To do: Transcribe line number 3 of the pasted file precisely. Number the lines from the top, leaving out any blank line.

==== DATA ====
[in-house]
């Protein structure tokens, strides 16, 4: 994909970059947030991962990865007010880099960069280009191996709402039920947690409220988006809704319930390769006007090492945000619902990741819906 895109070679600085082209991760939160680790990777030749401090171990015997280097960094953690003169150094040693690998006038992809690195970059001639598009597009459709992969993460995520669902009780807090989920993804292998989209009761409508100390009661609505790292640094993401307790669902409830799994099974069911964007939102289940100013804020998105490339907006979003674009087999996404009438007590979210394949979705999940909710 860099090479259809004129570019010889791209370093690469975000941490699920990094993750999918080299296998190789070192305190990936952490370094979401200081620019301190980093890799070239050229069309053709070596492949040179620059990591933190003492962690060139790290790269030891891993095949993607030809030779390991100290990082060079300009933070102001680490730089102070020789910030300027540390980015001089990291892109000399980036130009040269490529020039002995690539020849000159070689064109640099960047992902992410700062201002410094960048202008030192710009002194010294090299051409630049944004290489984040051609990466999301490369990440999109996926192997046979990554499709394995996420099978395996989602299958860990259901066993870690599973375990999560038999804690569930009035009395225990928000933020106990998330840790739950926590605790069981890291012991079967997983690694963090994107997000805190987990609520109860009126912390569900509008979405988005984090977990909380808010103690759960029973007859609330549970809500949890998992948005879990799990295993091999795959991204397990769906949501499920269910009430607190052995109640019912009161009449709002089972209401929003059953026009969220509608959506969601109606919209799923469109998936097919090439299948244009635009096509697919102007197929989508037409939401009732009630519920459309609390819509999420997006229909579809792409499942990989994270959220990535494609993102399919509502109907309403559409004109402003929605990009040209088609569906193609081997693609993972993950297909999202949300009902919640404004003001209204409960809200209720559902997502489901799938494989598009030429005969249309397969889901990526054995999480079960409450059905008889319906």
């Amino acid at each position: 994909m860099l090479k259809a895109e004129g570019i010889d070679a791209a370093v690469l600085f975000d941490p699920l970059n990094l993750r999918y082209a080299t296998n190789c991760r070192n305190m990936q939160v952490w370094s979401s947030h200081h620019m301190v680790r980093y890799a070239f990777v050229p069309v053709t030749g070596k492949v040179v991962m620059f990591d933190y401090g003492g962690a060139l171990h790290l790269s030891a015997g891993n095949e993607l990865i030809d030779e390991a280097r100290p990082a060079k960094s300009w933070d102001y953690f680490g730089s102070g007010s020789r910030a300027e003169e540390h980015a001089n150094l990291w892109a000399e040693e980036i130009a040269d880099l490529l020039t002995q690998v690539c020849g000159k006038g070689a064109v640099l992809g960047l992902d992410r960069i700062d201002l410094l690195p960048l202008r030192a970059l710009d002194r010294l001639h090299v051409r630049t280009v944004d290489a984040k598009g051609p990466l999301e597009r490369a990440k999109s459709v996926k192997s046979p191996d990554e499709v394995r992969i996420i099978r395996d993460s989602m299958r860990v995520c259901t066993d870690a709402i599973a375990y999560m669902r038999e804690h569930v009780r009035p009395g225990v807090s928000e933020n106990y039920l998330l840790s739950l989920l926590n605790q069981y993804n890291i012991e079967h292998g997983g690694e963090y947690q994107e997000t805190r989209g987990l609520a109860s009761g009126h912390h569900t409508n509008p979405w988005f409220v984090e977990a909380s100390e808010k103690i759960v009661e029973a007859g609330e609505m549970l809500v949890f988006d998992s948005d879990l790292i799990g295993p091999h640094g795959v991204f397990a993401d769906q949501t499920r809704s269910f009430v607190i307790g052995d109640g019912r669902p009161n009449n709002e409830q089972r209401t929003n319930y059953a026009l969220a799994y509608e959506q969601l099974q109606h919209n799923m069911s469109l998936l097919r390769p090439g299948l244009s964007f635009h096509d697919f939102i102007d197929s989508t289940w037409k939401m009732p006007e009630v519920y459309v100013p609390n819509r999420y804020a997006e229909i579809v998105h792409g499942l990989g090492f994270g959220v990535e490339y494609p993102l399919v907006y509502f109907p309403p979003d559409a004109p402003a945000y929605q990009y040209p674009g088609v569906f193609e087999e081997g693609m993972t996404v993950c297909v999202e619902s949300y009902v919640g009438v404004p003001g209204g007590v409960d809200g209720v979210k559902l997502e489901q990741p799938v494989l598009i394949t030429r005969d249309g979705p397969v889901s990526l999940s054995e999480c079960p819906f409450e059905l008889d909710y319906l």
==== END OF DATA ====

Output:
């Amino acid at each position: 994909m860099l090479k259809a895109e004129g570019i010889d070679a791209a370093v690469l600085f975000d941490p699920l970059n990094l993750r999918y082209a080299t296998n190789c991760r070192n305190m990936q939160v952490w370094s979401s947030h200081h620019m301190v680790r980093y890799a070239f990777v050229p069309v053709t030749g070596k492949v040179v991962m620059f990591d933190y401090g003492g962690a060139l171990h790290l790269s030891a015997g891993n095949e993607l990865i030809d030779e390991a280097r100290p990082a060079k960094s300009w933070d102001y953690f680490g730089s102070g007010s020789r910030a300027e003169e540390h980015a001089n150094l990291w892109a000399e040693e980036i130009a040269d880099l490529l020039t002995q690998v690539c020849g000159k006038g070689a064109v640099l992809g960047l992902d992410r960069i700062d201002l410094l690195p960048l202008r030192a970059l710009d002194r010294l001639h090299v051409r630049t280009v944004d290489a984040k598009g051609p990466l999301e597009r490369a990440k999109s459709v996926k192997s046979p191996d990554e499709v394995r992969i996420i099978r395996d993460s989602m299958r860990v995520c259901t066993d870690a709402i599973a375990y999560m669902r038999e804690h569930v009780r009035p009395g225990v807090s928000e933020n106990y039920l998330l840790s739950l989920l926590n605790q069981y993804n890291i012991e079967h292998g997983g690694e963090y947690q994107e997000t805190r989209g987990l609520a109860s009761g009126h912390h569900t409508n509008p979405w988005f409220v984090e977990a909380s100390e808010k103690i759960v009661e029973a007859g609330e609505m549970l809500v949890f988006d998992s948005d879990l790292i799990g295993p091999h640094g795959v991204f397990a993401d769906q949501t499920r809704s269910f009430v607190i307790g052995d109640g019912r669902p009161n009449n709002e409830q089972r209401t929003n319930y059953a026009l969220a799994y509608e959506q969601l099974q109606h919209n799923m069911s469109l998936l097919r390769p090439g299948l244009s964007f635009h096509d697919f939102i102007d197929s989508t289940w037409k939401m009732p006007e009630v519920y459309v100013p609390n819509r999420y804020a997006e229909i579809v998105h792409g499942l990989g090492f994270g959220v990535e490339y494609p993102l399919v907006y509502f109907p309403p979003d559409a004109p402003a945000y929605q990009y040209p674009g088609v569906f193609e087999e081997g693609m993972t996404v993950c297909v999202e619902s949300y009902v919640g009438v404004p003001g209204g007590v409960d809200g209720v979210k559902l997502e489901q990741p799938v494989l598009i394949t030429r005969d249309g979705p397969v889901s990526l999940s054995e999480c079960p819906f409450e059905l008889d909710y319906l």